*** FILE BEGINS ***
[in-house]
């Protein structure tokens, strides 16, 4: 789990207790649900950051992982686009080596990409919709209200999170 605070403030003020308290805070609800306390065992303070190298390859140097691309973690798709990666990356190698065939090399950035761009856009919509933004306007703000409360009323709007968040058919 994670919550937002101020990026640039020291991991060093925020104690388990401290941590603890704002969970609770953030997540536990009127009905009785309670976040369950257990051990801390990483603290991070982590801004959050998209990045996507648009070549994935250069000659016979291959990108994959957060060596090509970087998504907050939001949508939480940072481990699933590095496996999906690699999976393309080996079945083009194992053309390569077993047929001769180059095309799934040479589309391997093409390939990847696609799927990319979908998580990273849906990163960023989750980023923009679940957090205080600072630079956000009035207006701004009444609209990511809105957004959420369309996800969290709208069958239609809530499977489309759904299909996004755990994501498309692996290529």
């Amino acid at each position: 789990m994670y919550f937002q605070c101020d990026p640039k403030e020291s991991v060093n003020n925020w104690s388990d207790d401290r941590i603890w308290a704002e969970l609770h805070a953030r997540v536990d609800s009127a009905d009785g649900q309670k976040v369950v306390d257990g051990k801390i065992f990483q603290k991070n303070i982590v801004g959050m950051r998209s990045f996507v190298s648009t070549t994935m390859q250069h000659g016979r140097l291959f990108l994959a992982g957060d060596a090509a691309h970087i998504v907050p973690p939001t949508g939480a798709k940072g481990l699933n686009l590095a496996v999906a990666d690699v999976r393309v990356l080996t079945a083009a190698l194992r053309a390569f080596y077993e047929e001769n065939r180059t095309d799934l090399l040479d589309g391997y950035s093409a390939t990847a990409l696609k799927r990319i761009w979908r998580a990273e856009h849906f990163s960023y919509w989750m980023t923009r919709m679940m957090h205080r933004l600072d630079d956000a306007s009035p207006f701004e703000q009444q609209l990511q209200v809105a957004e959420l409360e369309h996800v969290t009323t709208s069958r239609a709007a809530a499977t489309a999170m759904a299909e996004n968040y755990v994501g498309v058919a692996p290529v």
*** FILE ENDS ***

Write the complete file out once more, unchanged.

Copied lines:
[in-house]
């Protein structure tokens, strides 16, 4: 789990207790649900950051992982686009080596990409919709209200999170 605070403030003020308290805070609800306390065992303070190298390859140097691309973690798709990666990356190698065939090399950035761009856009919509933004306007703000409360009323709007968040058919 994670919550937002101020990026640039020291991991060093925020104690388990401290941590603890704002969970609770953030997540536990009127009905009785309670976040369950257990051990801390990483603290991070982590801004959050998209990045996507648009070549994935250069000659016979291959990108994959957060060596090509970087998504907050939001949508939480940072481990699933590095496996999906690699999976393309080996079945083009194992053309390569077993047929001769180059095309799934040479589309391997093409390939990847696609799927990319979908998580990273849906990163960023989750980023923009679940957090205080600072630079956000009035207006701004009444609209990511809105957004959420369309996800969290709208069958239609809530499977489309759904299909996004755990994501498309692996290529």
């Amino acid at each position: 789990m994670y919550f937002q605070c101020d990026p640039k403030e020291s991991v060093n003020n925020w104690s388990d207790d401290r941590i603890w308290a704002e969970l609770h805070a953030r997540v536990d609800s009127a009905d009785g649900q309670k976040v369950v306390d257990g051990k801390i065992f990483q603290k991070n303070i982590v801004g959050m950051r998209s990045f996507v190298s648009t070549t994935m390859q250069h000659g016979r140097l291959f990108l994959a992982g957060d060596a090509a691309h970087i998504v907050p973690p939001t949508g939480a798709k940072g481990l699933n686009l590095a496996v999906a990666d690699v999976r393309v990356l080996t079945a083009a190698l194992r053309a390569f080596y077993e047929e001769n065939r180059t095309d799934l090399l040479d589309g391997y950035s093409a390939t990847a990409l696609k799927r990319i761009w979908r998580a990273e856009h849906f990163s960023y919509w989750m980023t923009r919709m679940m957090h205080r933004l600072d630079d956000a306007s009035p207006f701004e703000q009444q609209l990511q209200v809105a957004e959420l409360e369309h996800v969290t009323t709208s069958r239609a709007a809530a499977t489309a999170m759904a299909e996004n968040y755990v994501g498309v058919a692996p290529v």